And why “great”?
 
Even after these recent upward revisions, we still believe — as we did at the start of the year — that S&P 500 Index earnings will comfortably exceed expectations. Backing up our call have been stellar readings from coincident indicators like the ISM Manufacturing Purchasing Managers’ Index (PMI), which are highly correlated to a very high percentage of positive “beats.”15 (These indicators show the current state of economic activity within a particular area or sector.) Indeed, as economists have been scrambling — unsuccessfully, so far — to keep up with positive economic surprises, analysts may be wearing their erasers to the nub as they move their earnings forecasts higher.
 
For the full year, consensus estimates have risen from less than 20% to over 25% since January.16  But we expect them to eventually top 30%. Based on the price-to-earnings (P/E) ratio, robust earnings growth — and positive momentum in earnings revisions — effectively move the ceiling higher for stock prices, allowing indexes such as the S&P 500 to continue hitting new all-time highs without necessarily making the market prohibitively expensive.
 
We also believe defensive stocks (in sectors like utilities and consumer staples) will significantly lag cyclical (economically sensitive) areas of the market, such as consumer discretionary and energy, for the remainder of 2021. Many cyclical companies suffered over the past 13+ months due to economic lockdowns across most of the country, and they are poised for a rebound.
 
Financials, another cyclical sector and one of the first to report financial results each quarter, have gotten off to an excellent start this earnings season, thanks in large part to the cumulative increase in interest rates since March 2020. Banks, a substantial component of the financials sector, benefit from the wider spread between short-term rates (which determine the interest they pay on deposits) and long-term rates (on which they base how much interest to charge on loans).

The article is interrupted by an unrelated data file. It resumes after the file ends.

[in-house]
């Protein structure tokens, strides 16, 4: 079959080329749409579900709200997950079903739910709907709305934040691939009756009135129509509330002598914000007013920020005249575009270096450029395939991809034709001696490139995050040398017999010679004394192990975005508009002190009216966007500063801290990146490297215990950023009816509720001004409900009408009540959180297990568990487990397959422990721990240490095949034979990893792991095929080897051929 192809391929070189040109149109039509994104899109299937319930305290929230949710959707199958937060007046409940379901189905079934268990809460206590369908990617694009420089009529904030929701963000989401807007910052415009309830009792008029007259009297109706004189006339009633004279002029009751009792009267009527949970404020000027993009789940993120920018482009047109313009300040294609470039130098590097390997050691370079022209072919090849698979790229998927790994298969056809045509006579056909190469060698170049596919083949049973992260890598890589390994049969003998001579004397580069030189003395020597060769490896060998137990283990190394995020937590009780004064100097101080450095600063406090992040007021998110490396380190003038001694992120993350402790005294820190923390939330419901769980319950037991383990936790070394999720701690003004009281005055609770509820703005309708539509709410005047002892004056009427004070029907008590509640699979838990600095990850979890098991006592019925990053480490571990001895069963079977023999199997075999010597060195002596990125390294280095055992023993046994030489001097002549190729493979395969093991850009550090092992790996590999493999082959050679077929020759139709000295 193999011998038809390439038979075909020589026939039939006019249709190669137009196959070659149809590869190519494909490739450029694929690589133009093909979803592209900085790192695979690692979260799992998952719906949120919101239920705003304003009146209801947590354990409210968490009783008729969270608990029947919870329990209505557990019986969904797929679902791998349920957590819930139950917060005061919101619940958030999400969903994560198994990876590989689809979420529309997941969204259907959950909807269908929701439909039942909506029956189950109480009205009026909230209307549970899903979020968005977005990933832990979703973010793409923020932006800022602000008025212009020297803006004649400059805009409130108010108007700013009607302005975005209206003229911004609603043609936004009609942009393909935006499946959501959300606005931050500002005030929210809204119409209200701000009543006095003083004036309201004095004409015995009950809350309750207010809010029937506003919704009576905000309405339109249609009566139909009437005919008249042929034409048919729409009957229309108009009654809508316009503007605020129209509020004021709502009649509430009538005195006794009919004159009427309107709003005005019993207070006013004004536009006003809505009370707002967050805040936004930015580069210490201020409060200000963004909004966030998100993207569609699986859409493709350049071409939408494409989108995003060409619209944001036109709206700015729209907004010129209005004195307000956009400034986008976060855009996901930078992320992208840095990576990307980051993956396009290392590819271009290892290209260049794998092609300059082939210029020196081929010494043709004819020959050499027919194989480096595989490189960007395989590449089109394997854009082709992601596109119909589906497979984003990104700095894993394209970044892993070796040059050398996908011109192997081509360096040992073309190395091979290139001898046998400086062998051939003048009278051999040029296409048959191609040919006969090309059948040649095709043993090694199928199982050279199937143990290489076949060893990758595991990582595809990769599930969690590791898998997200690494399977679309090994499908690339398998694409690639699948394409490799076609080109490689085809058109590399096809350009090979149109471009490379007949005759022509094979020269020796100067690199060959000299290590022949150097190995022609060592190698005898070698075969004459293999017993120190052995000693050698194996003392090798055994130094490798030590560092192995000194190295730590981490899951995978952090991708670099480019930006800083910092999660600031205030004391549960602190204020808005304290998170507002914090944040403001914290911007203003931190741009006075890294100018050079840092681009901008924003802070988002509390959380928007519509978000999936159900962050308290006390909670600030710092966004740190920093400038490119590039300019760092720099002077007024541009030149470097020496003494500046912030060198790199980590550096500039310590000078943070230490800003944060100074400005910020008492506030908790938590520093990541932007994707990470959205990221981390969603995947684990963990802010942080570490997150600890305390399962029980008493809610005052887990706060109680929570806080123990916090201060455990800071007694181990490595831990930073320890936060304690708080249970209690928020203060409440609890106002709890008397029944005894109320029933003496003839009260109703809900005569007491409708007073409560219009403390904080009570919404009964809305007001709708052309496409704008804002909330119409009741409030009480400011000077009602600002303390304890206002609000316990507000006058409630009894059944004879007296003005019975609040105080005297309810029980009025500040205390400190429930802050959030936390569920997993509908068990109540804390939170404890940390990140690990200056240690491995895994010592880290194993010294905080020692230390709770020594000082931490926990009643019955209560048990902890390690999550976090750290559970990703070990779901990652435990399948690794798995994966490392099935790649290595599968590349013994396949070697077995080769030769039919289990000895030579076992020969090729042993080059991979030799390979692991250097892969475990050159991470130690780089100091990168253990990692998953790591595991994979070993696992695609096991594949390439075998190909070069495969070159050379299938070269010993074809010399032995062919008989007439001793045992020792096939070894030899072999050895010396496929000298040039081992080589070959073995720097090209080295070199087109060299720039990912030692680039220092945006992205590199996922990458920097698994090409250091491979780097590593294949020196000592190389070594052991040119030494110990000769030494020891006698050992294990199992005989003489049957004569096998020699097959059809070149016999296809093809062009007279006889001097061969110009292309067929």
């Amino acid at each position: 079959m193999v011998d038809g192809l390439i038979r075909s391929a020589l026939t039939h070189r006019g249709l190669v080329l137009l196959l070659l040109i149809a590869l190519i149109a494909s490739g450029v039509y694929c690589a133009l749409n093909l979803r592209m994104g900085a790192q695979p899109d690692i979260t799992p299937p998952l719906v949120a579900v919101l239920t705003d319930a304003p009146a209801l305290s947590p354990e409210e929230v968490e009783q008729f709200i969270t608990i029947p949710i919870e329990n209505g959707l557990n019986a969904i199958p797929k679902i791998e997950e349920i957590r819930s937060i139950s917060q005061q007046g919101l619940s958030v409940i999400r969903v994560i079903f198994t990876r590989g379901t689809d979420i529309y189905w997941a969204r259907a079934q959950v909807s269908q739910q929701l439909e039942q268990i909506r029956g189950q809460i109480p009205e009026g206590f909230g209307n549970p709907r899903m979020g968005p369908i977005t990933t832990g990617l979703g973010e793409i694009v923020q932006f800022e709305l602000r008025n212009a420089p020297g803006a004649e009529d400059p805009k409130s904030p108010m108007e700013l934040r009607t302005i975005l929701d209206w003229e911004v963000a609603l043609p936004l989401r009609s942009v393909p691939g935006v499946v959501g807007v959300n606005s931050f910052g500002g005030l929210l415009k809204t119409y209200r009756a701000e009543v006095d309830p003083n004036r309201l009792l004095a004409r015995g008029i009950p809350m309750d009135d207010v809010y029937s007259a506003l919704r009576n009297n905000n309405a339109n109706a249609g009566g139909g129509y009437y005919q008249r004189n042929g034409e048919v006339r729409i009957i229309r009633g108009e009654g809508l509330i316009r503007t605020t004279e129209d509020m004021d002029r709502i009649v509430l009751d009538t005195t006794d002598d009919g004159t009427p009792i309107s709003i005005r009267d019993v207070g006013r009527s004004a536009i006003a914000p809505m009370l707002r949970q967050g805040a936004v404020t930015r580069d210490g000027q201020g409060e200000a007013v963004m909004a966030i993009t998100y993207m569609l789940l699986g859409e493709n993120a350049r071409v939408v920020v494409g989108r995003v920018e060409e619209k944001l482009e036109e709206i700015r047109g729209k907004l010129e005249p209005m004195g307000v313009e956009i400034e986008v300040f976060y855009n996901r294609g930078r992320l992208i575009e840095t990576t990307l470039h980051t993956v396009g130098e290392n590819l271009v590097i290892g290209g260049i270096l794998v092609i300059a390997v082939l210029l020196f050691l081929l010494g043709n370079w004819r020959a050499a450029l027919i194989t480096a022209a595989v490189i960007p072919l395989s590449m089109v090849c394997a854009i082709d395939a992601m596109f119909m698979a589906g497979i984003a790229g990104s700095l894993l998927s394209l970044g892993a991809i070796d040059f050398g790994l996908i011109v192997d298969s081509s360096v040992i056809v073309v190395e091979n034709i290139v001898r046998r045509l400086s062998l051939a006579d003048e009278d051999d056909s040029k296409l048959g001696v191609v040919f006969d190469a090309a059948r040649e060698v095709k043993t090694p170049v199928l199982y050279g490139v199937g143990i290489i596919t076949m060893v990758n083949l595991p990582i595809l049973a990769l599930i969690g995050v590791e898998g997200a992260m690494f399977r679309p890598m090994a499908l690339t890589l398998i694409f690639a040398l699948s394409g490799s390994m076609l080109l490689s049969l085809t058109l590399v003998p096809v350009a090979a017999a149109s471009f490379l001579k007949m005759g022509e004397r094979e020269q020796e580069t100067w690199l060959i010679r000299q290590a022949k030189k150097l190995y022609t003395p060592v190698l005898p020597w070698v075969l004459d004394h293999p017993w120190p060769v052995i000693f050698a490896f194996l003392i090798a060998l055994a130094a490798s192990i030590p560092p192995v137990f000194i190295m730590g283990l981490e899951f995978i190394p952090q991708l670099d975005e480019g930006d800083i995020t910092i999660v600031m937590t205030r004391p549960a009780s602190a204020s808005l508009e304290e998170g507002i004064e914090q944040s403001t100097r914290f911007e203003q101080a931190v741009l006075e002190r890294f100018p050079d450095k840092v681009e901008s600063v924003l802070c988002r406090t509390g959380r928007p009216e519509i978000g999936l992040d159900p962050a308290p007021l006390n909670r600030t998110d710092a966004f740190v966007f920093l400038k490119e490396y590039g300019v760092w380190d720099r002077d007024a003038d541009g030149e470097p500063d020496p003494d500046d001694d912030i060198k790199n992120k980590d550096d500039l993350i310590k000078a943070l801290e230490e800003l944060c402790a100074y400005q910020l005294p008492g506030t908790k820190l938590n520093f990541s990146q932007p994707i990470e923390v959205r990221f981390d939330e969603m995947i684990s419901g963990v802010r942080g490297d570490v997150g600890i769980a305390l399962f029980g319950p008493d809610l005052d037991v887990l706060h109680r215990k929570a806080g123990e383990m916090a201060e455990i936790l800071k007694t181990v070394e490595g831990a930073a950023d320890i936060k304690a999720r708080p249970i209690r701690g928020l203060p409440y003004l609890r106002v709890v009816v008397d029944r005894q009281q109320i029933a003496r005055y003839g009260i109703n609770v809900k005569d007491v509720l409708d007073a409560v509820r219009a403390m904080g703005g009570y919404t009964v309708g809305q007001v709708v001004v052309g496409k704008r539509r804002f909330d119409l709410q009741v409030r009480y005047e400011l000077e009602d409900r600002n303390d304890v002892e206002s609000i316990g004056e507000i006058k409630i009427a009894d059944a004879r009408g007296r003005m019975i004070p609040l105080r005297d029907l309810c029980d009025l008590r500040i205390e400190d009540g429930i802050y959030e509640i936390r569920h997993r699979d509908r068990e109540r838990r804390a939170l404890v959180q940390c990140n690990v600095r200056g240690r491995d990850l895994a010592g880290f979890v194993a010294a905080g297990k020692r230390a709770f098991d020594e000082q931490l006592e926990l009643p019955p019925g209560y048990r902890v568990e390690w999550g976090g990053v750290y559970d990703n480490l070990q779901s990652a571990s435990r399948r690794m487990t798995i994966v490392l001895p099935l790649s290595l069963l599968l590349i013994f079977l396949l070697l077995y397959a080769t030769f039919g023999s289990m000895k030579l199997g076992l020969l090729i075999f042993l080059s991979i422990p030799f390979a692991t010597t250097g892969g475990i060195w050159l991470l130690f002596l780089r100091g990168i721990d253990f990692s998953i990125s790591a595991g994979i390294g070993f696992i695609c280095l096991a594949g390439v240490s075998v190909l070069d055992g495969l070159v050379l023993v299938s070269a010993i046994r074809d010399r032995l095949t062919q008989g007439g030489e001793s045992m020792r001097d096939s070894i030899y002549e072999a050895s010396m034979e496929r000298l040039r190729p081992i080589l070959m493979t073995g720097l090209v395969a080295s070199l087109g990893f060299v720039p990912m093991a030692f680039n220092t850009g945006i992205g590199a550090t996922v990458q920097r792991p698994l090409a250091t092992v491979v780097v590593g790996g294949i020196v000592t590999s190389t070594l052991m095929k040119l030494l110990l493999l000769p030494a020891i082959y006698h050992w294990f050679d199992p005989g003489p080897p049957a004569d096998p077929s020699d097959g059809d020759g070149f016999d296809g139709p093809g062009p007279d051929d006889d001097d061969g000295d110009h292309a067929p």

Sources:
  1. Census Bureau via Haver, Bloomberg
  2. Census Bureau via Haver
  3. Bloomberg, Trading Economics
  4. Bloomberg
  5. Bloomberg
  6. Bloomberg, Marketwatch
  7. Bloomberg
  8. Census Bureau
  9. Census Bureau
  10. Census Bureau
  11. Bloomberg via Nuveen, NFIB
  12. Bloomberg
  13. Bloomberg
  14. Bloomberg
  15. Bloomberg, Credit Suisse via Nuveen
  16. Bloomberg
 
This material is prepared by and represents the views of Brian Nick, and does not necessarily represent the views of Nuveen LLC, its affiliates or other Nuveen staff.
 
These views are presented for informational purposes only and may change in response to changing economic and market conditions. This material is not intended to be a recommendation or investment advice, does not constitute a solicitation to buy, sell or hold a security or investment strategy, and is not provided in a fiduciary capacity. The information provided does not take into account the specific objectives or circumstances of any particular investor, or suggest any specific course of action. Investment decisions should be made based on an investor's objectives and circumstances and in consultation with his or her financial professionals. Certain products and services may not be available to all entities or persons. Past performance is not indicative of future results. Economic and market forecasts are subject to uncertainty and may change based on varying market conditions, political and economic developments.
 
All investments carry a certain degree of risk, including possible loss of principal, and there is no assurance that an investment will provide positive performance over any period of time. Equity investments are subject to market risk or the risk that stocks will decline in response to such factors as adverse company news or industry developments or a general economic decline. Any investment in taxable fixed-income securities is subject to certain risks, including credit risk, interest-rate risk, foreign risk, and currency risk. There are specific risks associated with international investing, which include but are not limited to foreign company risk, adverse political risk, market risk, currency risk and correlation risk. In addition, investing in securities of developing countries involve greater risk than, or in addition to, investing in developed foreign countries.
 
The investment advisory services, strategies and expertise of TIAA Investments, a division of Nuveen, are provided by Teachers Advisors, LLC and TIAA-CREF Investment Management, LLC.